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To begin there are 8 types of Buffer Objects in OpenGL:

  • GL_ARRAY_BUFFER​
  • GL_ELEMENT_ARRAY_BUFFER​
  • GL_COPY_READ_BUFFER
  • ...

They are enums, or more specifically GLenum's. Where GLenum is a unsigned 32 bit integer that has values up to ~ 4,743,222,432 so to say.

Most of the uses of buffer objects involve binding them to a certain target like this: e.g.

glBindBuffer (GL_ARRAY_BUFFER, Buffers [size]);

[void glBindBuffer (GLenum target, GLuint buffer)] documentation

My question is - is that if its an enum its only value must be 0,1,2,3,4..7 respectively so why go all the way and make it a 32 bit integer if it has only values up to 7? Pardon my knowledge of CS and OpenGL, it just seems unethical.

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1 Answer 1

up vote 3 down vote accepted

Enums aren't used just for the buffers - but everywhere a symbolic constant is needed. Currently, several thousand enum values are assigned (look into your GL.h and the latest glext.h. Note that vendors get allocated their official enum ranges so they can implement vendor-specific extensions wihtout interfering with others - so a 32Bit enum space is not a bad idea. Furthermore, on modern CPU architechtures, using less than 32Bit won't be any more efficient, so this is not a problem performance-wise.

UPDATE: As Andon M. Coleman pointed out, currently only 16Bit enumerant ranges are beeing allocated. It might be useful to link at the OpenGL Enumerant Allocation Policies, which also has the following remark:

Historically, enumerant values for some single-vendor extensions were allocated in blocks of 1000, beginning with the block [102000,102999] and progressing upward. Values in this range cannot be represented as 16-bit unsigned integers. This imposes a significant and unnecessary performance penalty on some implementations. Such blocks that have already been allocated to vendors will remain allocated unless and until the vendor voluntarily releases the entire block, but no further blocks in this range will be allocated.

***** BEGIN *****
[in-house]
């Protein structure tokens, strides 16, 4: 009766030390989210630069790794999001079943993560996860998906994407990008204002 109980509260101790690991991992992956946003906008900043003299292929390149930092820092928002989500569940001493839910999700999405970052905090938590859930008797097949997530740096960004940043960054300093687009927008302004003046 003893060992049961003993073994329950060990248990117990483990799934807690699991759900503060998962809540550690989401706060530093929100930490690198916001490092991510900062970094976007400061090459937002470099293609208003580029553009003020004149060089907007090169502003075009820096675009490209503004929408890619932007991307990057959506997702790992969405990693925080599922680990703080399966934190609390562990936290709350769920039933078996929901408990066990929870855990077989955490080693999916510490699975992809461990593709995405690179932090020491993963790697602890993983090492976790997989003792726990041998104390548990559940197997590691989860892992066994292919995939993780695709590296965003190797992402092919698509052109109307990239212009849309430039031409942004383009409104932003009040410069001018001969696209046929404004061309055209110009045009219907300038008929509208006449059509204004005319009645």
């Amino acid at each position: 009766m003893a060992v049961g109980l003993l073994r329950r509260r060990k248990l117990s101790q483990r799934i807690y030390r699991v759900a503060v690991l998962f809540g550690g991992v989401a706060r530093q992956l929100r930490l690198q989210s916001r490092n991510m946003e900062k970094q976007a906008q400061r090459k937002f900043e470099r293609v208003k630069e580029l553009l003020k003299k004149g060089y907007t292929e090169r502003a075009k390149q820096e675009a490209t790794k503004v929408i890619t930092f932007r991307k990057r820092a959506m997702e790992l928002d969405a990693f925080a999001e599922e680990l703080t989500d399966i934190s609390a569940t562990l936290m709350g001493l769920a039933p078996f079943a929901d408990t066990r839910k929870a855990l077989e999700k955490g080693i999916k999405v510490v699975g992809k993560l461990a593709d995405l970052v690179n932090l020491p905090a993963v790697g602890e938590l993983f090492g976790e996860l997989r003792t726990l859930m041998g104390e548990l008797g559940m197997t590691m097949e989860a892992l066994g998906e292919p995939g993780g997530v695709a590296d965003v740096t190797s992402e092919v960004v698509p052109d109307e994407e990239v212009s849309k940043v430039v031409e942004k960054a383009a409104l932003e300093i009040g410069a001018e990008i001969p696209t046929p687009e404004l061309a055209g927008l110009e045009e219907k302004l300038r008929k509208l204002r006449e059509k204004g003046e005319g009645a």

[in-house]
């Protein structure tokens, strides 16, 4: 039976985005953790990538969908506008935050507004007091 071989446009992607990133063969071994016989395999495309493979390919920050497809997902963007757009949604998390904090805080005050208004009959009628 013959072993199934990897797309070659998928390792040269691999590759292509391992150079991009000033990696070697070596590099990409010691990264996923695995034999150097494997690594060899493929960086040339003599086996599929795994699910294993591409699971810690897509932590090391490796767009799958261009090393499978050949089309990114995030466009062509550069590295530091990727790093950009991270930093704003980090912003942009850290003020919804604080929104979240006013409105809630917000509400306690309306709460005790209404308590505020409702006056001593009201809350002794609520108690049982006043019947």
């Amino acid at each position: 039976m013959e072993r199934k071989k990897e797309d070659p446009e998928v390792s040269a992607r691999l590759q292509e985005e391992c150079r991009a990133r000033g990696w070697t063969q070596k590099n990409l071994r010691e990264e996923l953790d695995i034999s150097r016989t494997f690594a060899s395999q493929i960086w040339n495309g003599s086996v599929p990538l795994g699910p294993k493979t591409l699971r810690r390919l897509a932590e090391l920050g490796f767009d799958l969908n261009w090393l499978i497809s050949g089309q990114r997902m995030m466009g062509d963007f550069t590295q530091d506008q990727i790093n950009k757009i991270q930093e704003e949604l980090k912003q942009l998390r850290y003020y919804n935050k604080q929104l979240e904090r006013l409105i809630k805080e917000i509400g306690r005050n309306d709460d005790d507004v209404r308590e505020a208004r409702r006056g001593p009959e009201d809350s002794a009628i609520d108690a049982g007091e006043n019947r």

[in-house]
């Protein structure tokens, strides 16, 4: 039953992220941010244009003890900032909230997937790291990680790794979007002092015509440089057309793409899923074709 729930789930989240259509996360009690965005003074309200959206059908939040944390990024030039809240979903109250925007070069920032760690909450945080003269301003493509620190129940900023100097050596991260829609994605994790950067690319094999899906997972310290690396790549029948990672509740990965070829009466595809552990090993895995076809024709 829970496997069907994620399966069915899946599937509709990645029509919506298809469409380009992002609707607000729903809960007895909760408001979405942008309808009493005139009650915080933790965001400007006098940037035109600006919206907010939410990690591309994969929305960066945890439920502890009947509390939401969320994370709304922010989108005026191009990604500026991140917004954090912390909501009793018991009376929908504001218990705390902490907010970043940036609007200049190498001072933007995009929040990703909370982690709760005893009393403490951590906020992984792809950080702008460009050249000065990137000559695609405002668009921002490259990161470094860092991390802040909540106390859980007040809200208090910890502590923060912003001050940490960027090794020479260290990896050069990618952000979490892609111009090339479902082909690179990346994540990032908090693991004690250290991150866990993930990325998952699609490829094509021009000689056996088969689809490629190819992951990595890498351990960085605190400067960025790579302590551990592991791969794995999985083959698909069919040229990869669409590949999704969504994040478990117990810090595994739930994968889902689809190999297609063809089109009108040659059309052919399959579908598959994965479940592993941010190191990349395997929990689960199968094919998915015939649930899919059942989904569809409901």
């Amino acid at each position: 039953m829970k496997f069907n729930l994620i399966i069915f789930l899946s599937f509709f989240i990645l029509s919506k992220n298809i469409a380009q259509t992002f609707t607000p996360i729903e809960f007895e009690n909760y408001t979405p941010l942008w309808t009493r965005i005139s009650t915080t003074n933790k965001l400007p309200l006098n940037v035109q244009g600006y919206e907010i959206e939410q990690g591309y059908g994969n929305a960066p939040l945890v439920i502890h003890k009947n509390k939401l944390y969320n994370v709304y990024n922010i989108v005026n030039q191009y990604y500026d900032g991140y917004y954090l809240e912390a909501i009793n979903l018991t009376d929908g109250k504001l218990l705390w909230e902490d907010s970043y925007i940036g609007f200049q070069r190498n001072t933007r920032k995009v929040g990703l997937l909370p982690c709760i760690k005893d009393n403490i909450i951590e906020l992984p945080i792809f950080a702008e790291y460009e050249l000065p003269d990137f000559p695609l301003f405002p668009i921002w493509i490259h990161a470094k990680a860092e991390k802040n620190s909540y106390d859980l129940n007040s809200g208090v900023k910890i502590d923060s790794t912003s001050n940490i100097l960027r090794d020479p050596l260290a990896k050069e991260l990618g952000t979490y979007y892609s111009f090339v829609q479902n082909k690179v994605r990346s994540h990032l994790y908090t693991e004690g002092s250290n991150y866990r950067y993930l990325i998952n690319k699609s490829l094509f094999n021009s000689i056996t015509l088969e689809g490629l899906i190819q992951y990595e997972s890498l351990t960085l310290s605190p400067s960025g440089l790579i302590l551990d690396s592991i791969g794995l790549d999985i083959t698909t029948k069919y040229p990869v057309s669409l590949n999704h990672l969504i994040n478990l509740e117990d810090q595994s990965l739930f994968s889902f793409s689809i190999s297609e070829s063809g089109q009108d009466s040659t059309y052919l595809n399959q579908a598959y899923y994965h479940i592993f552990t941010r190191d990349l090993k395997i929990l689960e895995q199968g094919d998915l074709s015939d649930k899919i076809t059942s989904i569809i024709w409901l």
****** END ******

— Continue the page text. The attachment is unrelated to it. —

Most of these seem to have been removed in favor of 16 Bit values, but 32 Bit values have been in use. In the current glext.h, one still can find some (obsolete) enumerants above 0xffff, like

#ifndef GL_PGI_misc_hints
#define GL_PGI_misc_hints 1
#define GL_PREFER_DOUBLEBUFFER_HINT_PGI   0x1A1F8
#define GL_CONSERVE_MEMORY_HINT_PGI       0x1A1FD
#define GL_RECLAIM_MEMORY_HINT_PGI        0x1A1FE
...
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So are you saying that the buffer objects share 'space' with several hundred+ other enums? –  BDillan Dec 29 '13 at 20:38
1  
Nevertheless, OpenGL still officially only uses the lower 16-bits of the GLenum space for allocating constant values. GLenum is a 32-bit type, but in core and modern extended GL only 16- of them are usable. This is why you often see enumerant re-use when an extension is promoted from EXT to ARB and then promoted to core. If we actually had a 32-bit enumerant space to work with, then this really would not be necessary.. you could easily give each (often functionally incompatible) iteration of the extension its own set of discrete constant values. –  Andon M. Coleman Dec 29 '13 at 20:57
    
@AndonM.Coleman: I updated my answer. –  derhass Dec 29 '13 at 22:10
1  
@BDillan: well. there is only one global "name" space for GL enumerants. So that is probably a "yes" to that question. –  derhass Dec 29 '13 at 22:14
1  
@BDillian: There is a difference between a type's size and its range. Just because GLenum is 32-bit does not mean you have the full range of a 32-bit integer at your disposal. Likewise, just because a function like glBindSampler (...) takes a GLuint for to identify the texture unit you are going to associate it with (instead of GLenum), does not mean you can actually have 4.27 billion texture image units. I would not bother reading a book for these details, they are outlined in the official OpenGL specification, which you can read for free (for any version) at: opengl.org/registry –  Andon M. Coleman Dec 30 '13 at 0:21

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